A basic tenet of litigation is that the court must have personal jurisdiction over the parties to the case. In one recent decision, an out-of-state defendant in a trademark infringement dispute could not use a motion to dismiss to escape from the reach of the District of Connecticut court. The court found sufficient evidence to show that it had personal jurisdiction over the defendant, and that the plaintiff’s complaint had properly stated a claim for relief.

Plaintiff Communico, based in Connecticut, holds two registered U.S. trademarks—“MAGIC” and “THE MAGIC OF CUSTOMER RELATIONS”—in the field of course materials and educational services. Defendant DecisionWise, a Utah company offering employee-training programs for customer relations and communication, later began using the marks “MAGIC” and “Engagement Magic” in connection with its services, both on its website and in the title of a published book.

DecisionWise did not directly take orders for the book, but included links to third-party retailers (Amazon and Barnes & Noble) on its website where customers could purchase the book. DecisionWise did not have any physical operations or employees in Connecticut or maintain ongoing business relationships with Connecticut clients, but has conducted business with Connecticut residents—including one resident who mistakenly purchased DecisionWise’s book from a third-party retailer, thinking the book was Communico’s.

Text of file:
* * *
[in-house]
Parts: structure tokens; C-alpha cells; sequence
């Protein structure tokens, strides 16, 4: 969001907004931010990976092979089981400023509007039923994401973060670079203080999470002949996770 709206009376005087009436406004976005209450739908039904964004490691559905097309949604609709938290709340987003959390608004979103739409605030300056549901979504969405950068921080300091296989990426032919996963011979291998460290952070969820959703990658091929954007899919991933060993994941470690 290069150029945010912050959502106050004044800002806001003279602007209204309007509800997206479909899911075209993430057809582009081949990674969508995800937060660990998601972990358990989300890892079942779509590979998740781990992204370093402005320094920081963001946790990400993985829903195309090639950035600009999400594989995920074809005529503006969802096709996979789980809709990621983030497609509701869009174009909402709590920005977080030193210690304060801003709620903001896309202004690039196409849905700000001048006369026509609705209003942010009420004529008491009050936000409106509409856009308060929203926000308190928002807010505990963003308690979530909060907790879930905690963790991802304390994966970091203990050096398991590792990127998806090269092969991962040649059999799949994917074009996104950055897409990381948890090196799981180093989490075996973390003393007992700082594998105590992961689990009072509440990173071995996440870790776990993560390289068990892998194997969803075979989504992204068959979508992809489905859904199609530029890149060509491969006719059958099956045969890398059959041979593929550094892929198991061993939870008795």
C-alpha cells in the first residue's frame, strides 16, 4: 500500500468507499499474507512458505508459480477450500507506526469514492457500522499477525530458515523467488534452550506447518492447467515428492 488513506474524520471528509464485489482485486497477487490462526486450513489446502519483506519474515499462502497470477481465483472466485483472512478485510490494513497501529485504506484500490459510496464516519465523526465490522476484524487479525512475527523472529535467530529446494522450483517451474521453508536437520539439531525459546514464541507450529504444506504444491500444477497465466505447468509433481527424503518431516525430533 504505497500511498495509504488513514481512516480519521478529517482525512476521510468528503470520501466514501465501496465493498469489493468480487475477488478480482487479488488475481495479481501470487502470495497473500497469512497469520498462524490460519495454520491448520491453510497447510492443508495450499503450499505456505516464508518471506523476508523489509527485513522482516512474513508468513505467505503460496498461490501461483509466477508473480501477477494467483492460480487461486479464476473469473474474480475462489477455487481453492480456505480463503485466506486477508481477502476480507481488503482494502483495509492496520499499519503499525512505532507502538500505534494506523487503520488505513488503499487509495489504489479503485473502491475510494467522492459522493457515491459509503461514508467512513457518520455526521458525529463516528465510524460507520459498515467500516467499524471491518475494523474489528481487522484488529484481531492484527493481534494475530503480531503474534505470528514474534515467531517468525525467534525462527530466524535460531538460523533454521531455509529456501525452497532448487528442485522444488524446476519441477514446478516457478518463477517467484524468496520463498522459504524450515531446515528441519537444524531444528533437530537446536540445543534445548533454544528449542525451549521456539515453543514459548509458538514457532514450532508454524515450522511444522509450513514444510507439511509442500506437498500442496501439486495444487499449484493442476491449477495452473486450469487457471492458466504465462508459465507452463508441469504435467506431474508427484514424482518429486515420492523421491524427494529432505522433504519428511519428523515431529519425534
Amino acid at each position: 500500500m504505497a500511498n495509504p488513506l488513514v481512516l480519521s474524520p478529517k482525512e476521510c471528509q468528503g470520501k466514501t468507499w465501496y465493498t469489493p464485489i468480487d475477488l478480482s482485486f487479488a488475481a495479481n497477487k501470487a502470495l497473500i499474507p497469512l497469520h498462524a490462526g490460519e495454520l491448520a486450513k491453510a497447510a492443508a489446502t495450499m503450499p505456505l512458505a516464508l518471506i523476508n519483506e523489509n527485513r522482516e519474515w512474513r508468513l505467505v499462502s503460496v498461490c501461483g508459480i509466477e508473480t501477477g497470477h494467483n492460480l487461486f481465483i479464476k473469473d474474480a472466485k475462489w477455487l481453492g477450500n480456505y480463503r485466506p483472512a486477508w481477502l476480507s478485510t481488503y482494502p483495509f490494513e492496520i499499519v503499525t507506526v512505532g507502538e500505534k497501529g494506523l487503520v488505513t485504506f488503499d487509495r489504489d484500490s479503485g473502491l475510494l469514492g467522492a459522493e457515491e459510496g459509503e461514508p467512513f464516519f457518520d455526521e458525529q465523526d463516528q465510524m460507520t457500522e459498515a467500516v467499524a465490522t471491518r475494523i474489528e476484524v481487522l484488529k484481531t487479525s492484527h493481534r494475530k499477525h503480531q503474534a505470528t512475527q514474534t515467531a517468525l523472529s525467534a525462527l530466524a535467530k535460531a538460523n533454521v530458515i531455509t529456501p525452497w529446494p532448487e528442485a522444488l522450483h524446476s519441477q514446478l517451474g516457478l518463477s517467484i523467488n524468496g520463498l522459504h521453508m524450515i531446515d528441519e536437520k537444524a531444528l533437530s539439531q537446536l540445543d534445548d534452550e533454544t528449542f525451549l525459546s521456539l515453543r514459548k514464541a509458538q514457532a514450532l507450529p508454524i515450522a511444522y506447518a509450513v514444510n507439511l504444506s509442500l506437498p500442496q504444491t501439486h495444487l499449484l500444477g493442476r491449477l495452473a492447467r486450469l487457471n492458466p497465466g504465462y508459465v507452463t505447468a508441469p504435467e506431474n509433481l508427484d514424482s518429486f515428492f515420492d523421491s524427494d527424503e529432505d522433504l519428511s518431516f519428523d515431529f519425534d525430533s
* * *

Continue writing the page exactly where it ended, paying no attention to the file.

Communico sued DecisionWise for both federal trademark infringement under the Lanham Act and common law trademark infringement under Connecticut’s Unfair Trade Practices Act. DecisionWise then moved to dismiss Communico’s complaint under Rule 12(b)(2) and 12(b)(6), arguing that the court lacked personal jurisdiction and the complaint failed to state a plausible claim for relief.

In addressing the personal jurisdiction issue, Judge Chatigny applied the traditional two-step analysis: (1) application of the forum state’s long-arm statute to determine if it permits personal jurisdiction, and if so, (2) confirmation that personal jurisdiction would comport with the Due Process Clause. The Connecticut long-arm statute permits personal jurisdiction over out-of-state defendants who “in person or through an agent…(a)(2) commits a tortious act within the state…[or] (a)(3) commits a tortious act outside the state” with the expectation that the act would have consequences in the state and the derivation of substantial revenue from interstate commerce.

With respect to the first step, the court concluded that the long-arm statute allows it to exercise personal jurisdiction over DecisionWise under Section (a)(2) because the facts suggest that the defendant had committed the tort of trademark infringement in Connecticut when it permitted the third-party retailers to sell its book in the state. Although the court did not have firm evidence regarding the nature of the business relationship between these retailers and DecisionWise, Judge Chatigny stated that Communico “is entitled to the benefit of the doubt in making [its] prima facie case.” Even if an agency relationship could not be proven, the court still found that Section (a)(3) of the long-arm statute could apply because DecisionWise should have expected the book to be sold in Connecticut and to cause a loss of business to Communico from consumers thinking they were buying a book from Communico. Under either section, the requirements for personal jurisdiction were met.